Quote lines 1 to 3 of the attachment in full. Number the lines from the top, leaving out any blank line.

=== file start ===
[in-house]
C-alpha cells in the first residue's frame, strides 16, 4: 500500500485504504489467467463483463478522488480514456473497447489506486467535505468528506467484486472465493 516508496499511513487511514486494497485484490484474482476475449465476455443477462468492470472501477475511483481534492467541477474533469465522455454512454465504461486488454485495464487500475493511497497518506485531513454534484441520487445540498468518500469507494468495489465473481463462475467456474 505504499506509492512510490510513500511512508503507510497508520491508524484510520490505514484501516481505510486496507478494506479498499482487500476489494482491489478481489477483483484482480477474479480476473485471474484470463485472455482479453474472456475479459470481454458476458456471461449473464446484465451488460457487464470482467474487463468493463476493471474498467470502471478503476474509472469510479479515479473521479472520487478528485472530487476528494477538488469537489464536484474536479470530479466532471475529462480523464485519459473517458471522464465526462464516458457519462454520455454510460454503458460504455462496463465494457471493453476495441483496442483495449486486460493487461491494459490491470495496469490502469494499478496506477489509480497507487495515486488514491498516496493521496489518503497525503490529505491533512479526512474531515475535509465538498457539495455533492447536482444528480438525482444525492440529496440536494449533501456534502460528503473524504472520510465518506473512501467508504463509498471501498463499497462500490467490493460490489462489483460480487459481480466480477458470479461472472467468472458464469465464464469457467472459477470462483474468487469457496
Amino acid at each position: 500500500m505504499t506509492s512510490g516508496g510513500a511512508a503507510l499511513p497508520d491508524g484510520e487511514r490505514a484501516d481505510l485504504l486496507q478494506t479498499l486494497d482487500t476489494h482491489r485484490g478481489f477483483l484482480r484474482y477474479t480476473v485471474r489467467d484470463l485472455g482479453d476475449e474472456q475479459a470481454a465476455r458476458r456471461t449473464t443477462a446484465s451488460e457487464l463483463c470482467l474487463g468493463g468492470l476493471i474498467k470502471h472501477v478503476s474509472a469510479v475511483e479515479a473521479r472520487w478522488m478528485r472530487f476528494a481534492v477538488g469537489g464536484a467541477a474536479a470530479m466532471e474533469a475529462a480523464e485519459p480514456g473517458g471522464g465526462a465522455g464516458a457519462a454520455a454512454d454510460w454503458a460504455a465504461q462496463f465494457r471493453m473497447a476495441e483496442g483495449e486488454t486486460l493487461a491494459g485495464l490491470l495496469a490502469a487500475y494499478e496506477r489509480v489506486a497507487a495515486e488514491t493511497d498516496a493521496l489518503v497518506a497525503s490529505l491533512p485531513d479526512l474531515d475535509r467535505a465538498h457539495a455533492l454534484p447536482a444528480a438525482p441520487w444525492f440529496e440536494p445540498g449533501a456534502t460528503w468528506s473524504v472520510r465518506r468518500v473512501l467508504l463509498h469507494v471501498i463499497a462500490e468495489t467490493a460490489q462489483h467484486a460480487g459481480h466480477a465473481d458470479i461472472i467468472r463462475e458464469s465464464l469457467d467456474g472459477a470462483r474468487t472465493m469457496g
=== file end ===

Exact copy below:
[in-house]
C-alpha cells in the first residue's frame, strides 16, 4: 500500500485504504489467467463483463478522488480514456473497447489506486467535505468528506467484486472465493 516508496499511513487511514486494497485484490484474482476475449465476455443477462468492470472501477475511483481534492467541477474533469465522455454512454465504461486488454485495464487500475493511497497518506485531513454534484441520487445540498468518500469507494468495489465473481463462475467456474 505504499506509492512510490510513500511512508503507510497508520491508524484510520490505514484501516481505510486496507478494506479498499482487500476489494482491489478481489477483483484482480477474479480476473485471474484470463485472455482479453474472456475479459470481454458476458456471461449473464446484465451488460457487464470482467474487463468493463476493471474498467470502471478503476474509472469510479479515479473521479472520487478528485472530487476528494477538488469537489464536484474536479470530479466532471475529462480523464485519459473517458471522464465526462464516458457519462454520455454510460454503458460504455462496463465494457471493453476495441483496442483495449486486460493487461491494459490491470495496469490502469494499478496506477489509480497507487495515486488514491498516496493521496489518503497525503490529505491533512479526512474531515475535509465538498457539495455533492447536482444528480438525482444525492440529496440536494449533501456534502460528503473524504472520510465518506473512501467508504463509498471501498463499497462500490467490493460490489462489483460480487459481480466480477458470479461472472467468472458464469465464464469457467472459477470462483474468487469457496
Amino acid at each position: 500500500m505504499t506509492s512510490g516508496g510513500a511512508a503507510l499511513p497508520d491508524g484510520e487511514r490505514a484501516d481505510l485504504l486496507q478494506t479498499l486494497d482487500t476489494h482491489r485484490g478481489f477483483l484482480r484474482y477474479t480476473v485471474r489467467d484470463l485472455g482479453d476475449e474472456q475479459a470481454a465476455r458476458r456471461t449473464t443477462a446484465s451488460e457487464l463483463c470482467l474487463g468493463g468492470l476493471i474498467k470502471h472501477v478503476s474509472a469510479v475511483e479515479a473521479r472520487w478522488m478528485r472530487f476528494a481534492v477538488g469537489g464536484a467541477a474536479a470530479m466532471e474533469a475529462a480523464e485519459p480514456g473517458g471522464g465526462a465522455g464516458a457519462a454520455a454512454d454510460w454503458a460504455a465504461q462496463f465494457r471493453m473497447a476495441e483496442g483495449e486488454t486486460l493487461a491494459g485495464l490491470l495496469a490502469a487500475y494499478e496506477r489509480v489506486a497507487a495515486e488514491t493511497d498516496a493521496l489518503v497518506a497525503s490529505l491533512p485531513d479526512l474531515d475535509r467535505a465538498h457539495a455533492l454534484p447536482a444528480a438525482p441520487w444525492f440529496e440536494p445540498g449533501a456534502t460528503w468528506s473524504v472520510r465518506r468518500v473512501l467508504l463509498h469507494v471501498i463499497a462500490e468495489t467490493a460490489q462489483h467484486a460480487g459481480h466480477a465473481d458470479i461472472i467468472r463462475e458464469s465464464l469457467d467456474g472459477a470462483r474468487t472465493m469457496g